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Old 08-03-2007, 05:20 PM   #31
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Quote:
Originally Posted by illinipo View Post
Why is that? Basically the way I see it, what happens is you slowly wear away material, so the distribution of mass changes and therefore the pieces (particularly the crank at the bearing locations) arent balanced anymore. Please enlighten me about how changing the distribution of mass doesnt change the harmonics of a rotating assembly, that's a direct calculation right there.

And we all know that a lot of us dont put just everyday wear on the motor, many of us (especially the ones who get a udp) like to get on it a lot.

PS, thanks for getting technical, it's nice to have a worthy conversation around here that isnt based solely on opinion for once.
Your confusing Harmonic balancing with engine balancing again. I have not seen any testing directly related to having more harmonics from engine wear but I do know that the wear of the engine has no effect on engines balance NOT HARMONIC BALANCE This I have tested

My opinion is that you would gain little harmonics through out the rotating mass from wear

Tom
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Old 08-03-2007, 05:21 PM   #32
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alrighty. Yeah, I was getting them confused.

Quote:
Originally Posted by 1turbofocus View Post
Your kidding right? Just how much carbon build up would it take to go from 175/180 to a compression of 185/190 cranking compression?

It isnt carbon build up that is causing you compression to very by that much. Why would you post things like that ? Do you not realise that people read this and might beleive that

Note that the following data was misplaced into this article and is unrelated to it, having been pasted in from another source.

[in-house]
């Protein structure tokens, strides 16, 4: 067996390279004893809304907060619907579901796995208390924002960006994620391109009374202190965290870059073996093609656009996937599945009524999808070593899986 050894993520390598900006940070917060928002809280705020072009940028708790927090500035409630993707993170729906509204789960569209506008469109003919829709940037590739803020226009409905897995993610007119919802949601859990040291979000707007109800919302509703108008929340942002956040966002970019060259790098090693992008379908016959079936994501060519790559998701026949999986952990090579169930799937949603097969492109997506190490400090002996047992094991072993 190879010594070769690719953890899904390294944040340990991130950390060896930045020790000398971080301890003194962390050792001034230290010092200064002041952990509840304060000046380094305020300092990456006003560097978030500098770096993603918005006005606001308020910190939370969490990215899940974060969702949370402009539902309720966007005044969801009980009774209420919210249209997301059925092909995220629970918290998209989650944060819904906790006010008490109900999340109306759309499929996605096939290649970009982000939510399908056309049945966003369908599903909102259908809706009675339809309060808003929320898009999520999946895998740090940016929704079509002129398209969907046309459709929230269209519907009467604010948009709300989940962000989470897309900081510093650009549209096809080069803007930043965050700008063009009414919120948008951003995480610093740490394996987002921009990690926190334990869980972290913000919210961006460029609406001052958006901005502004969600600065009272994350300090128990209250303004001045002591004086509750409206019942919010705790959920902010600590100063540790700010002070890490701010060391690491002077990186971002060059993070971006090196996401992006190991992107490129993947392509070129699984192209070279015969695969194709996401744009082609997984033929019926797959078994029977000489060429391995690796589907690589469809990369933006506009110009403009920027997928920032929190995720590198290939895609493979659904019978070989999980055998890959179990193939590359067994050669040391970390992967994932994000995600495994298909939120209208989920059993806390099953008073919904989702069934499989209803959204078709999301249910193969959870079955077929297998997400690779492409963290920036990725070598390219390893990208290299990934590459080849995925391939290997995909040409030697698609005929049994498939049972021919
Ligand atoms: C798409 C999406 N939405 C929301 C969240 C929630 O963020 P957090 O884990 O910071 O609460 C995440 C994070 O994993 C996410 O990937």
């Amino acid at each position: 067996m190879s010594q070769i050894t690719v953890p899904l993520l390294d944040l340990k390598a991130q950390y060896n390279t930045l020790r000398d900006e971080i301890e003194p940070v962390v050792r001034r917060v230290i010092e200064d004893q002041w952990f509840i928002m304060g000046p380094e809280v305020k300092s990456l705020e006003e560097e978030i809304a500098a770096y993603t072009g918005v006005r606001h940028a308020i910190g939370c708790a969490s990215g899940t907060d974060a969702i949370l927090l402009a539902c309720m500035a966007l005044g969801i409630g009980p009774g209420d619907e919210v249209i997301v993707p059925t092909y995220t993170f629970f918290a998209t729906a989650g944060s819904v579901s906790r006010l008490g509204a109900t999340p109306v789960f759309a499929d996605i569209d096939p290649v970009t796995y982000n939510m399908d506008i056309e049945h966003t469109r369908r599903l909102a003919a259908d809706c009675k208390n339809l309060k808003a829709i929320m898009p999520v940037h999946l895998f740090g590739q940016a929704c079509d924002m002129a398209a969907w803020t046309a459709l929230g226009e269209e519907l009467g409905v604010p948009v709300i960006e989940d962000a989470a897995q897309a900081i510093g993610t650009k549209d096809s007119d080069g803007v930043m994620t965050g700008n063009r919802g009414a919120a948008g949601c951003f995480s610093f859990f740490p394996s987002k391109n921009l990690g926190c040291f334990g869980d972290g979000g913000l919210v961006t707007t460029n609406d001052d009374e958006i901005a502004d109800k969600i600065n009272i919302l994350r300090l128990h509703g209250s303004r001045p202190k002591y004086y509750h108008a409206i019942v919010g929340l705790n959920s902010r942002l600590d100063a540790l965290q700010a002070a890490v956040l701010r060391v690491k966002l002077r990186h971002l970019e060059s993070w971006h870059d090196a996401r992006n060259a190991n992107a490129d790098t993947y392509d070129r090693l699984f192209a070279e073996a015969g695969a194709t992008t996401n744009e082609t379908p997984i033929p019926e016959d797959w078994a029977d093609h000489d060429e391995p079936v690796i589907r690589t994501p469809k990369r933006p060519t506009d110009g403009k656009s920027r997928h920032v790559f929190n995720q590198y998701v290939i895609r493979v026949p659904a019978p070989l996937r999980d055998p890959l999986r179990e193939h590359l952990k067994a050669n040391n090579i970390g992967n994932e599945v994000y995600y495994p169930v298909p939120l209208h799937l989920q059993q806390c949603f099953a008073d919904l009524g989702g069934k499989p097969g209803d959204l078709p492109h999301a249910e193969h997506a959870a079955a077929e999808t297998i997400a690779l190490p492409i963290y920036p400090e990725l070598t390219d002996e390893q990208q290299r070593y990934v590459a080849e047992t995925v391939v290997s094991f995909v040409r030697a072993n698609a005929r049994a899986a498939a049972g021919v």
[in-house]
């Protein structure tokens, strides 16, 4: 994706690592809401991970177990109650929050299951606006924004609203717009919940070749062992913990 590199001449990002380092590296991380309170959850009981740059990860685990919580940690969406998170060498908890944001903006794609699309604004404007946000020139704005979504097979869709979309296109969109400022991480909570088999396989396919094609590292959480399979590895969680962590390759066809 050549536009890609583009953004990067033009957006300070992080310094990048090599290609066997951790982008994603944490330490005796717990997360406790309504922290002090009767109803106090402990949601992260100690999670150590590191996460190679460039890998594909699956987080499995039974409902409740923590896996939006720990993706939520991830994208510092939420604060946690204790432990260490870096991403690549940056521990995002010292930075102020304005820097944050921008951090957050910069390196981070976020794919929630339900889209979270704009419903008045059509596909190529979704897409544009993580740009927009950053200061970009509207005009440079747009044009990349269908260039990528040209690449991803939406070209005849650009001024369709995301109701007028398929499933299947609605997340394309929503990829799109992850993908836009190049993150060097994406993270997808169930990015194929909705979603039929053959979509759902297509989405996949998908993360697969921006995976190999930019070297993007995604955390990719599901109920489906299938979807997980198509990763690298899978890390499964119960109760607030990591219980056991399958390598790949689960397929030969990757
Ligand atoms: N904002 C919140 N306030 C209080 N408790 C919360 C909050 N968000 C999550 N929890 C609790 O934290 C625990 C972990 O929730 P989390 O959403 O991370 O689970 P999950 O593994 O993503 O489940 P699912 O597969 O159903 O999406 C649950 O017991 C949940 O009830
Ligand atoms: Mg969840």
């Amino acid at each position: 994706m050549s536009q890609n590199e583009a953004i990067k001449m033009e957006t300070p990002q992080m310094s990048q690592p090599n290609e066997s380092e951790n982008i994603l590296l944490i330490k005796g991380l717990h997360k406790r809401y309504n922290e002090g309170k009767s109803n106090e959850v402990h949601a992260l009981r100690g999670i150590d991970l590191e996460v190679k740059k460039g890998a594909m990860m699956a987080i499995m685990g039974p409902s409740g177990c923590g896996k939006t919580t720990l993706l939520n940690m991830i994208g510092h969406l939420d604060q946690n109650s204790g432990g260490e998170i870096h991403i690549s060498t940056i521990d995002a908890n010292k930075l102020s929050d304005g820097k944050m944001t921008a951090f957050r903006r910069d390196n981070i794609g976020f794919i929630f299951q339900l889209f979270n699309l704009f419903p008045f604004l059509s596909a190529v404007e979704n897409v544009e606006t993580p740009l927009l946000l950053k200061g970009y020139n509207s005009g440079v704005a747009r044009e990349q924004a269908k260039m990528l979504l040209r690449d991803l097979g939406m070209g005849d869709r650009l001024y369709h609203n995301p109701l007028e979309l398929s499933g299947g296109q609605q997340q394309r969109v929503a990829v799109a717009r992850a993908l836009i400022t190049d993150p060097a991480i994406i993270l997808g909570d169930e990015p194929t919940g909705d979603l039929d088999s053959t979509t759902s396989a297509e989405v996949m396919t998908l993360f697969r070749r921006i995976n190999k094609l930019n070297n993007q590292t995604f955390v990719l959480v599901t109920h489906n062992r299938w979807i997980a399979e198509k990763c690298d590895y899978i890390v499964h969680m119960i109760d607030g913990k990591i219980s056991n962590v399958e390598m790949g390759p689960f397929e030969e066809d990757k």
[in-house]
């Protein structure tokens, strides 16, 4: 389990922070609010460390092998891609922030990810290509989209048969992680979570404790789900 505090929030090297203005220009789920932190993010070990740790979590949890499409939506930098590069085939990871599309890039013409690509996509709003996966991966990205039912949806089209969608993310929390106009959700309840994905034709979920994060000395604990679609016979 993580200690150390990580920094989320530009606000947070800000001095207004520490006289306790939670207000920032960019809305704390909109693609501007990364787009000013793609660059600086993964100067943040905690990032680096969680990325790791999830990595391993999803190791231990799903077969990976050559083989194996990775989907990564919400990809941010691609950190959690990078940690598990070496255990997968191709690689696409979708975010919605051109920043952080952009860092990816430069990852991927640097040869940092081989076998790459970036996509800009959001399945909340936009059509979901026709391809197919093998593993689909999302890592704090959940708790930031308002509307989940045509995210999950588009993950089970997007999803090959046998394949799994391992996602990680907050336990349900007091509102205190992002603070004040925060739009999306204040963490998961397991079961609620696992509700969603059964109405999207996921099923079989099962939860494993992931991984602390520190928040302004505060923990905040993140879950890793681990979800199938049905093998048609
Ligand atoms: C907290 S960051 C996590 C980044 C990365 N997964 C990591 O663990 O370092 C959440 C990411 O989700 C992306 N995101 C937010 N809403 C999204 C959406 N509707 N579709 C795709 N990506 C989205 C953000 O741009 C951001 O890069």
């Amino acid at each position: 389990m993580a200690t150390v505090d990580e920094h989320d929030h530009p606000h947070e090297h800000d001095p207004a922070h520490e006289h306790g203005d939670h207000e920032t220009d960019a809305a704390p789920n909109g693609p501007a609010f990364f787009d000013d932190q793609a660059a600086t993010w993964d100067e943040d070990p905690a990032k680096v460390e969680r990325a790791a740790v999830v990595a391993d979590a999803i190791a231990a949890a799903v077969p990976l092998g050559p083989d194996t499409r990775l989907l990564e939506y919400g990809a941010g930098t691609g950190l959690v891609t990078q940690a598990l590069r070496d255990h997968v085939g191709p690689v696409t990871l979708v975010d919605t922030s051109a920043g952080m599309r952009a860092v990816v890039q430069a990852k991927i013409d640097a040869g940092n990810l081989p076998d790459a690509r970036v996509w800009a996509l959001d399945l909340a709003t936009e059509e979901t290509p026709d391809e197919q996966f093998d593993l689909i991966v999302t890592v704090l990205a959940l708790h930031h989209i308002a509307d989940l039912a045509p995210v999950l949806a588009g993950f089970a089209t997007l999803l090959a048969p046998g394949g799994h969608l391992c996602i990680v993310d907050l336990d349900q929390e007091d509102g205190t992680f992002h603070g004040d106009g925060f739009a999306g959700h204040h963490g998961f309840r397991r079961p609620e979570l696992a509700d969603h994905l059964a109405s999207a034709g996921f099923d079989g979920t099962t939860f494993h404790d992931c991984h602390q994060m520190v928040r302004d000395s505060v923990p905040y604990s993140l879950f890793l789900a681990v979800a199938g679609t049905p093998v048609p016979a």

Tom
So what does cause it then? lol prolly not harmonics
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Old 08-03-2007, 05:25 PM   #33
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Originally Posted by illinipo View Post
Does anyone know whether top-caliber sports car race teams (LeMans series, Grand-am, etc...) run a damper on their crank pulley? Because their engines damn well better be balanced internally, and if they run one I sure would want to run one as well.

The proof is in the pudding, I want pics not opinions.
Your doing it again , Dont confuse Harmonic Balancer with how the engine is balanced , there 2 TOTALLY DIFFERENT THINGS

I can tell you that Nascar , Bush , Blown Alcohol Hydros , Late model dirt and asphault, Trans -Am , and hundreds of other teams ALL use a SFI approved "Harmonic Balancer" Most are liquid filled so that the out ring cannot come off and hurt some one and they make them in both internal and external form

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Old 08-03-2007, 05:28 PM   #34
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Okay, I just realized (took a while ) that this link in my mind between harmonic and internal balancing came from the original statement "Zetec motors are INTERNALLY ZERO balanced, meaning the factory pulley IS NOT a harmonic dampener of any kind."

So yeah, I did it again...sorry! It's now clear that they are two different things. Just had to jog my memory, that class I took was about a year ago.
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Old 08-03-2007, 05:30 PM   #35
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Quote:
Originally Posted by illinipo View Post
alrighty.
So what does cause it then? lol prolly not harmonics
Any number of things
Valves in one not seating as good as the others
Rings worn more in one then another Cyl
Cyl work more in one then another
How many time the engine was spun

A leak down test would show you part of the issues causing the Diff. But it isnt carbon cause that big a Diff